Before the accident, Sivley ran RV fleets and tended to have maintenance issues, but was unable to return to work due to his injuries.
Although it is still difficult and painful for him to move around, “the driving part is easy,” he said. “I’ve been in a place where I asked for help and felt helpless, so being able to do something to help others makes me feel like I’m a part of something again.
Sivley’s rescue missions garnered local media attention, and in an interview with ABC affiliate KVUE, he gave out his cell phone number, offering to help anyone in the Austin area.
Initially, Sivley found people in need while driving in hilly areas and stopping at hospitals, but now Austin residents are reaching out to him directly from across town.
Lately, “I get well over 300 text messages” a day, he said.
John Hamilton and his girlfriend were watching the news and spotted the segment on Sivley. They badly needed a driver.
“I grabbed a pen and wrote down her number because my girlfriend’s 82-year-old mother lives alone in North Austin and has dementia. She didn’t have electricity and we had to get her out of there, ”said Hamilton, 69.
He texted Sivley, and right away he answered.
“In about half an hour of texting him, he was there,” Hamilton said.
Sivley picked up the couple, led them to pick up the 82-year-old woman, then took her meds and eventually dropped her off at her other daughter, who had electricity and water.
“He basically saved the life of Sharon’s mother. There was no other way to get her out of there, ”Hamilton said.
But the rescue mission didn’t end there: Sivley then drove the couple north to feed their cats, who lived on a farm with no electricity. Along the way, Sivley picked up the hospital staff and brought them home, and rescued three other people who were stranded.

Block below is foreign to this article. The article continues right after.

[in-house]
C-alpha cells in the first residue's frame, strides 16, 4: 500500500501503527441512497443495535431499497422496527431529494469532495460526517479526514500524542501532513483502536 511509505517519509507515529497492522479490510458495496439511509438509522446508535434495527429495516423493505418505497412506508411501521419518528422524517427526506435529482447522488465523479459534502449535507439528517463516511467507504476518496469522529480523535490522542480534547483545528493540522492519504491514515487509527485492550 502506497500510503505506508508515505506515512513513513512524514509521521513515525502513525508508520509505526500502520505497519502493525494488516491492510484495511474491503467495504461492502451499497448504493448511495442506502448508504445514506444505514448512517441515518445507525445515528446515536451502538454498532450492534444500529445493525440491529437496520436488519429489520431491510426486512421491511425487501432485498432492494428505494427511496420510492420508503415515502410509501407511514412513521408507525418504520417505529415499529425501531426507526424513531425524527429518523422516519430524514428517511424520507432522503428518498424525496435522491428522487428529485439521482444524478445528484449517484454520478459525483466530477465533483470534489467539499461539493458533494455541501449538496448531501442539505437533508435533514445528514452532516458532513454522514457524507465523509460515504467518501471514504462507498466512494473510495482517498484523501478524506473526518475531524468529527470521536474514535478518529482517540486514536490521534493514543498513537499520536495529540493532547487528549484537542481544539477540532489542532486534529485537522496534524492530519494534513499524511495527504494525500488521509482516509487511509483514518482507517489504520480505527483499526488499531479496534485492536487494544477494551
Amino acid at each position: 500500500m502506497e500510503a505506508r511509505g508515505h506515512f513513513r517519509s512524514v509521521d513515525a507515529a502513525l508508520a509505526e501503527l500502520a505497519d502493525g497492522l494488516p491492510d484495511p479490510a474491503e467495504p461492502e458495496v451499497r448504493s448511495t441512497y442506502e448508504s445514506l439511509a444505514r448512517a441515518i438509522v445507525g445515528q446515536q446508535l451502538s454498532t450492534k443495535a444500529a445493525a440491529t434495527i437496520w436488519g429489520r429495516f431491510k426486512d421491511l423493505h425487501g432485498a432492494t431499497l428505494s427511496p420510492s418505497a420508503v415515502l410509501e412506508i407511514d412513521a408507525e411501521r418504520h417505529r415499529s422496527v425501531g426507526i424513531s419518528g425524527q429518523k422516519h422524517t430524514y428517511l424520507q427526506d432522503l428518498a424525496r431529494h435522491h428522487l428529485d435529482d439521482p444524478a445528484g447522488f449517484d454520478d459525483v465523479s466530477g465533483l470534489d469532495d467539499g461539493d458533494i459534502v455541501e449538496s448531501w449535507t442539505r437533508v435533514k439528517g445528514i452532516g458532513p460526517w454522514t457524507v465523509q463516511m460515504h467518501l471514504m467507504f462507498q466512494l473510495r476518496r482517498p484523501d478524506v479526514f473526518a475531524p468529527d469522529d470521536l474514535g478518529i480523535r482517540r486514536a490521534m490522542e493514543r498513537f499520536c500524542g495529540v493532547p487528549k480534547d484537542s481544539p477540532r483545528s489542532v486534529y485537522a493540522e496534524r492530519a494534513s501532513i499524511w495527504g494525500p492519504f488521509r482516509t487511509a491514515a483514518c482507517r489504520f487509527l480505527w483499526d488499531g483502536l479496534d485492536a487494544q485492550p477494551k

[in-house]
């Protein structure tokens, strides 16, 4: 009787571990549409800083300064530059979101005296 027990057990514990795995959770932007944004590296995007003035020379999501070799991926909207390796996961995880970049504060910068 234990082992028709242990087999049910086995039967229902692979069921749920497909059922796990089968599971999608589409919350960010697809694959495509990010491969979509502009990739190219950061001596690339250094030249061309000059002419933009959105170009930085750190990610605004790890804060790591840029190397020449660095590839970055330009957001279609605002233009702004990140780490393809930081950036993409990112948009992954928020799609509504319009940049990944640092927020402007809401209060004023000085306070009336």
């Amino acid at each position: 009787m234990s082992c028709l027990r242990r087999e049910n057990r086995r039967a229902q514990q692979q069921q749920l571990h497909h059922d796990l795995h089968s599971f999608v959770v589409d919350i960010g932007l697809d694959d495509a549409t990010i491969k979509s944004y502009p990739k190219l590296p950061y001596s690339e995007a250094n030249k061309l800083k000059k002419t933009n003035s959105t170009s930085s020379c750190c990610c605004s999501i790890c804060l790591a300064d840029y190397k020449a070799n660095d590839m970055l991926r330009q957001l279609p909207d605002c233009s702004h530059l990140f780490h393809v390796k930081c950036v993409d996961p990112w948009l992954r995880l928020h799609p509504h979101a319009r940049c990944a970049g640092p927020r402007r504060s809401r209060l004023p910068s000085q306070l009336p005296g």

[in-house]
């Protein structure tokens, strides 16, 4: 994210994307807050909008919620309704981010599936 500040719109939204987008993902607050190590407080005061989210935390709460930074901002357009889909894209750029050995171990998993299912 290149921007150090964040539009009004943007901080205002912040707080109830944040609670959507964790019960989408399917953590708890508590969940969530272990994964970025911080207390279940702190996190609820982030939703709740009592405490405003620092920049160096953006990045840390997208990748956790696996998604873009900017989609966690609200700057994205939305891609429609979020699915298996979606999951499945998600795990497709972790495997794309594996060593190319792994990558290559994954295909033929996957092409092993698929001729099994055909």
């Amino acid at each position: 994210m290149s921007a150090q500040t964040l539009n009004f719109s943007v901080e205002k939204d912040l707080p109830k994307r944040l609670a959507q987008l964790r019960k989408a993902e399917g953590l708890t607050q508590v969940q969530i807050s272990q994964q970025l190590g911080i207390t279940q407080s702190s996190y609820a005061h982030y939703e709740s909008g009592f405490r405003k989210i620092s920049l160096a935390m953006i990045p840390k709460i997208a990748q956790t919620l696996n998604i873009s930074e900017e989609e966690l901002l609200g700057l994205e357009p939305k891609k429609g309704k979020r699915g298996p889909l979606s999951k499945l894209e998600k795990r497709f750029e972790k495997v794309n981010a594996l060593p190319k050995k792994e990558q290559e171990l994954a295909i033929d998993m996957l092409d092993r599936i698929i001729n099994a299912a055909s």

“He wasn’t expecting anything from us,” Hamilton said. “We paid him enough to refuel, but what he did was priceless.
Sivley said the torrent of calls has been stressful since going public with his number, but added, “It makes me feel really good.
This is because the calls do not come only from those who need help. A number of people have reached out to ask to volunteer.
“People started to say to me, ‘I have a four-wheel drive truck; How can I help? Sivley said.
So he organized a network of rescuers. If someone calls for help and Sivley is busy helping someone else, he’ll pass the address on to one of the nearly a dozen Rover Volunteers.
Andrew Bost is one of them. When he heard about Sivley’s rescue efforts, he was already looking for volunteer opportunities for people with four-wheel drive.
Bost – who lost electricity and stayed with a friend – had cut trees on the roads, took walks and delivered food. Yet he wanted to do more.
Much like Sivley, Bost, 43, is an avid off-roader, and given his heavy weight and equipment, “I’m uniquely qualified for this situation,” he said. “Ryan sent me on a few missions today.”
The group of volunteers, led by Sivley, plan to continue rescuing people for as long as needed.
“I will continue,” Sivley said. “They need help and I won’t say no.”